Fall 2014 / Spring 2015 seasonWe are now taking provisional orders for fall 2014 shipping (warmer zones only) or spring 2015. 

King David apple trees

  • Pick: Very late-season
  • Flowering group: 3
  • Uses: Eat fresh | Cookery | Juicing | Cider 
  • Disease-resistance: Good

King David is a handsome southern apple. The flushed orange skin, reminscent of Jonathan, one of its probable parents, becomes much darker as the season progresses.

The apples hang on the tree almost to winter, and are at their best for eating at this point. Unusually for such a late variety it is not a particularly long keeper.

Order now for fall 2014 (warm zones) or spring 2015.

King David apple trees for sale

Mature size* Supplied as Price Quantity
Small  (6ft - 9ft after 5-10 years) 1-year - bare-root - G.41 rootstock  (dwarf) $29.00
Small  (6ft - 9ft after 5-10 years) 1-year - bare-root - G.16 rootstock  (dwarf) $29.00
Medium  (8ft - 10ft after 5-10 years) 1-year - bare-root - G.202 rootstock  (semi-dwarf) $29.00 Sold outalert me
Medium  (9ft - 12ft after 5-10 years) 1-year - bare-root - G.222 rootstock  (semi-dwarf) $29.00
Large  (9ft - 12ft after 5-10 years) 1-year - bare-root - M7 rootstock  (semi-vigorous) $29.00

Delivery discounts. Prices are for individual trees excluding delivery. There is no minimum quantity but it is cost effective to order in multiples of 4 trees.

Delivery period: Trees are delivered in March and April. However it is best to order as soon as you can to ensure items are reserved for you. If you live in a warm zone (e.g. Southern California, Alabama etc.) Fall delivery is possible. More details on our spring shipping schedule by state.

*Mature size: Height shown is the approximate height of the tree when mature (after 5-10 years), not the height when supplied. Actual mature heights may vary considerably dependent on your local conditions and training and pruning regime - see our Tree Height Calculator.

Stock availability: Items showing as 'sold out' will probably be available again next season. Click here to be notified when we get more trees of this variety.

Alternatives to King David apple trees

Summary features of King David

    Growing

  • Gardening skill: Average?
  • Cropping: Heavy
  • Fertility: Not self-fertile?
  • Flowering group: 3?
  • Pollinating others: Poor
    We suspect King David might not be a good pollinator?
  • Ploidy: Diploid
    Might be a triploid?
  • Vigour: Large?
  • Precocity: Precocious?
  • Bearing regularity: Regular?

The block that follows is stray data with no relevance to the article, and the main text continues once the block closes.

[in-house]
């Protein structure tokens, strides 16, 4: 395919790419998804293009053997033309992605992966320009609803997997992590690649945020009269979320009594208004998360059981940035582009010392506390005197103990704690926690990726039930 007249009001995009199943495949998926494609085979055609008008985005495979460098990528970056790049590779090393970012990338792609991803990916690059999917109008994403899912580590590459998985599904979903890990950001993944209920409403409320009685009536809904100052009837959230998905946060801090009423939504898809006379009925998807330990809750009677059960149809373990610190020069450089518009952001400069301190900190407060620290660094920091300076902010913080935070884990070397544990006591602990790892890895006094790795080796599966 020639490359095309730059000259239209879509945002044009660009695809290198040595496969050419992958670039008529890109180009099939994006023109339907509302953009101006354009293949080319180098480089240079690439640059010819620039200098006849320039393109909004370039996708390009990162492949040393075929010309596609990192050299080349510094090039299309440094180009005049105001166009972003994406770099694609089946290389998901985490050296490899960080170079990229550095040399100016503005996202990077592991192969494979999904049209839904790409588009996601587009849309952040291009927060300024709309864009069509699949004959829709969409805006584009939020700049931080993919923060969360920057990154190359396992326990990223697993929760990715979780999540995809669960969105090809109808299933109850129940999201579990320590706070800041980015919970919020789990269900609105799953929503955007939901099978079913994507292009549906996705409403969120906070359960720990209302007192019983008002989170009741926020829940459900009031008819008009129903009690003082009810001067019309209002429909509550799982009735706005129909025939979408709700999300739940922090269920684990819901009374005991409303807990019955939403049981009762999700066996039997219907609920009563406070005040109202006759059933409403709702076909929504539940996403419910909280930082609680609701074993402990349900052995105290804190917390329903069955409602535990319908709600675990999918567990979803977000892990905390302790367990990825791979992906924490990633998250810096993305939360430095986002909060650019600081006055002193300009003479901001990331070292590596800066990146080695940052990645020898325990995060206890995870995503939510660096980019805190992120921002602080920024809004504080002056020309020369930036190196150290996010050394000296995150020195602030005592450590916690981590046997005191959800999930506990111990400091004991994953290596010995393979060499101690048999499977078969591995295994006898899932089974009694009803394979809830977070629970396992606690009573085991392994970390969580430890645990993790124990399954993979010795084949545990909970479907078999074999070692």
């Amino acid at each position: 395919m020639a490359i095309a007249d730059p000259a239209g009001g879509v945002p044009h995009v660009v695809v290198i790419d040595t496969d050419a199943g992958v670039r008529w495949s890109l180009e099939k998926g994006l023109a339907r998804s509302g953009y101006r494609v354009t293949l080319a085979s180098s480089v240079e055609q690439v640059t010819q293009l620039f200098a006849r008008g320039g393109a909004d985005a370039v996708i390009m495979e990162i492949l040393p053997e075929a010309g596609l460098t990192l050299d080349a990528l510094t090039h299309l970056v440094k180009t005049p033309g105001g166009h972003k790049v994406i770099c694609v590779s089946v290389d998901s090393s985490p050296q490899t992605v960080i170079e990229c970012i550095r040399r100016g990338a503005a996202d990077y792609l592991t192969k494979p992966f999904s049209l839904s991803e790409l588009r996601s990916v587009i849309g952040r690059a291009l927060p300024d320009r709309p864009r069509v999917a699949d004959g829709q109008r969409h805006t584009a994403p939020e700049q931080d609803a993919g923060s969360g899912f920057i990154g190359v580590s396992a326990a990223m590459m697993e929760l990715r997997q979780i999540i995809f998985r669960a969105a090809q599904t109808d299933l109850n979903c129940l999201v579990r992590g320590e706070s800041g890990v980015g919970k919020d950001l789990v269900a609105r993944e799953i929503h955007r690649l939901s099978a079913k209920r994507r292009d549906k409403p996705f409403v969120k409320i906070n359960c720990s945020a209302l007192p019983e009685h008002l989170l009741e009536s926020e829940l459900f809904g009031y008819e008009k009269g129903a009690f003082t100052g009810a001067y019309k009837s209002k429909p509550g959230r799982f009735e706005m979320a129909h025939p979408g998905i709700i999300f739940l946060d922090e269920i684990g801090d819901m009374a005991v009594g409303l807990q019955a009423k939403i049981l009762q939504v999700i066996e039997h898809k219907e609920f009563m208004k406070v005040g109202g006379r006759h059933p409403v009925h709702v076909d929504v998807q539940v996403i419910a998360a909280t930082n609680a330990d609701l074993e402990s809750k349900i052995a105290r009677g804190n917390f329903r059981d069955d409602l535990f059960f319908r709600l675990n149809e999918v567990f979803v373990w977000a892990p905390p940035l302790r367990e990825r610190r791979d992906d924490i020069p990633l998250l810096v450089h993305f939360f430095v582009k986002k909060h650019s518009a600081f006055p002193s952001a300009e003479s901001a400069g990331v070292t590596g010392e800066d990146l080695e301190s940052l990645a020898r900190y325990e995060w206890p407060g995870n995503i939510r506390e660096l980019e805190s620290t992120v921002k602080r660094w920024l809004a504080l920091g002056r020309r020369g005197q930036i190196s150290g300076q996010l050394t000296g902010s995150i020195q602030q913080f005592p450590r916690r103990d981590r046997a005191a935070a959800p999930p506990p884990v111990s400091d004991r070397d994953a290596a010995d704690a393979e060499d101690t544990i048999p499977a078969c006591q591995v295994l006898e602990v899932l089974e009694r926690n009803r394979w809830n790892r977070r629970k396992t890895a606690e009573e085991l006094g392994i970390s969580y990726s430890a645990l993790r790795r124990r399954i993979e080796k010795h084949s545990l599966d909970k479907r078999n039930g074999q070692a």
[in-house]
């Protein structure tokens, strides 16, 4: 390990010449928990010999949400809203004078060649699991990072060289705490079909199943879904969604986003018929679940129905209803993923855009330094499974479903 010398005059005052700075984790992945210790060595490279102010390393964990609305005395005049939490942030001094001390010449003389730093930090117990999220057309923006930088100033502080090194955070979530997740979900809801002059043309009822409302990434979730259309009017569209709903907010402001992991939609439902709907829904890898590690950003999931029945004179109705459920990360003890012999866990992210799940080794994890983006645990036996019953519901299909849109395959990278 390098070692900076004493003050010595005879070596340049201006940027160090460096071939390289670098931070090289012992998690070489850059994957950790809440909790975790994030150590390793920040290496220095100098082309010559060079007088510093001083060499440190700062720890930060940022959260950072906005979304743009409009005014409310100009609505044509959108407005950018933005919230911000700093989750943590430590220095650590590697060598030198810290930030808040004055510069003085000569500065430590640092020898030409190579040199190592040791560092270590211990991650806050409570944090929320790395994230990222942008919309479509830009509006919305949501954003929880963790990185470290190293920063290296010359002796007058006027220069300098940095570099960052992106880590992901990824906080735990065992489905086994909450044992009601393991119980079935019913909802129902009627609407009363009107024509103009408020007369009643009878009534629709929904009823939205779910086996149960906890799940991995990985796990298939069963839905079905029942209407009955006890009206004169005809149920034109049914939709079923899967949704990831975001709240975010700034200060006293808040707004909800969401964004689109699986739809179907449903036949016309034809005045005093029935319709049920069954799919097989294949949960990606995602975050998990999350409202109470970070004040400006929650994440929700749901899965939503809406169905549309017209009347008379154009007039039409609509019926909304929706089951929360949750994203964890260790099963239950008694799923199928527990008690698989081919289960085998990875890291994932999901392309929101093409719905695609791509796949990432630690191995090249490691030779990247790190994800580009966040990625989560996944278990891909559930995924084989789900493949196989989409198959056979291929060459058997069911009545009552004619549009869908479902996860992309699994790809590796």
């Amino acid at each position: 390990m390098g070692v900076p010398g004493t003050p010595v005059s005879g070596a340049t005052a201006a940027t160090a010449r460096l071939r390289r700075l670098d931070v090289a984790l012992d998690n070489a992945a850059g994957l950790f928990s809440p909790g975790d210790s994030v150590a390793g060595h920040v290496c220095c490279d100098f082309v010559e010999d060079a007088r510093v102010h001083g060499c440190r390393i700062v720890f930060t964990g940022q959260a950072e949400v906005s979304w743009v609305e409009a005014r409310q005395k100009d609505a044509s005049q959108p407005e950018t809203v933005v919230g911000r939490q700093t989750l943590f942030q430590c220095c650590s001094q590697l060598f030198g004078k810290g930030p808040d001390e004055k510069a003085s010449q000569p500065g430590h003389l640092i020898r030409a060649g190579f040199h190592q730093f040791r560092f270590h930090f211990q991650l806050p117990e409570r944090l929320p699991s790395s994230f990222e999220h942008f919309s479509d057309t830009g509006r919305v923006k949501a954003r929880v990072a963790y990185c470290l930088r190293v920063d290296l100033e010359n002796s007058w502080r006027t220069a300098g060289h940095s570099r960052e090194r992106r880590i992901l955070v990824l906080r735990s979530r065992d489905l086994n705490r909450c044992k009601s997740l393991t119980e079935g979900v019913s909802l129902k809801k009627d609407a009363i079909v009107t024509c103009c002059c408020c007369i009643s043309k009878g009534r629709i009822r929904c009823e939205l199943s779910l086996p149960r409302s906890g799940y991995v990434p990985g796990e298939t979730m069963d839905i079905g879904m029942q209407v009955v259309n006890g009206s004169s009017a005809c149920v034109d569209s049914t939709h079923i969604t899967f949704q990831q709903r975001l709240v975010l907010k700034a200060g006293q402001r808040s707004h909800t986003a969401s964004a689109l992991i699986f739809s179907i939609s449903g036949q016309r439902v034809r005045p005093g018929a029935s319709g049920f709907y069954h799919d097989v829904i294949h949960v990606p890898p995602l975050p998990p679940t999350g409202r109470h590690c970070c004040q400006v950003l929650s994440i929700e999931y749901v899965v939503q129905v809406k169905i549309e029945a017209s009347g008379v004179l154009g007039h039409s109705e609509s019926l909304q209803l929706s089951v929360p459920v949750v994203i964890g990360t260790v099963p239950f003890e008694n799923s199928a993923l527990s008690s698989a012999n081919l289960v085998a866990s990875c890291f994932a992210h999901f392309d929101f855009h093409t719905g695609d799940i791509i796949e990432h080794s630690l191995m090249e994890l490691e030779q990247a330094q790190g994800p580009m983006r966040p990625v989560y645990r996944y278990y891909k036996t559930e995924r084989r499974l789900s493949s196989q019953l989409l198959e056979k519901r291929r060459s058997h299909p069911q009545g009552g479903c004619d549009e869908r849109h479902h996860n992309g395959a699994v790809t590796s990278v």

• Growth habit: Upright
  • Fruit bearing: Spur-bearer?
  • Fruit persistence: Persistent?
  • Overall disease resistance: Good?
  • Organic / no-spray culture?
  • Scab: Some resistance?
  • Fireblight: Very resistant?
  • Cedar apple rust: Some resistance?
  • Bitter pit: Some susceptibility?

    Uses

  • Picking season: Very late?
  • Use / keeping: 1-2 months?
  • Flavour quality: Very good?
  • Flavour style: Sweet/Sharp
  • Good for eating fresh
  • Good for cooking
  • Good for juice
  • Good for hard cider

    Identification

  • Country of origin: United States
  • Period of origin: 1850 - 1899
  • Fruit colour: Crimson
  • Blossom colour: Pink - light
  • Leaf colour: Green

    Climate

  • Warm climates?
  • Temperate climates


Pollination guide for King David

King David is in flowering group 3. King David is self-sterile and needs to be pollinated by another tree of a different variety nearby. Since it flowers in the middle of the blossom season it can be pollinated by most other apple trees.

How to grow King David apple trees

King David is a vigorous tree, with good disease resistance, particularly to fireblight.

Bitter pit can be a problem in younger trees, this is sometimes caused by over-feeding (particularly of nitrogen).


Historical details

Found growing in a hedgerow in Washington County, Arkansas in 1893. Subsequently introduced by the famous Stark Brothers nursery.

The parentage of King David is not certain, but most authorities agree it is probably a seedling of Jonathan, pollinated either by Winesap or Arkansas Black (which is itself thought to be descended from Winesap).


Botanical name

Malus domestica 'King David'




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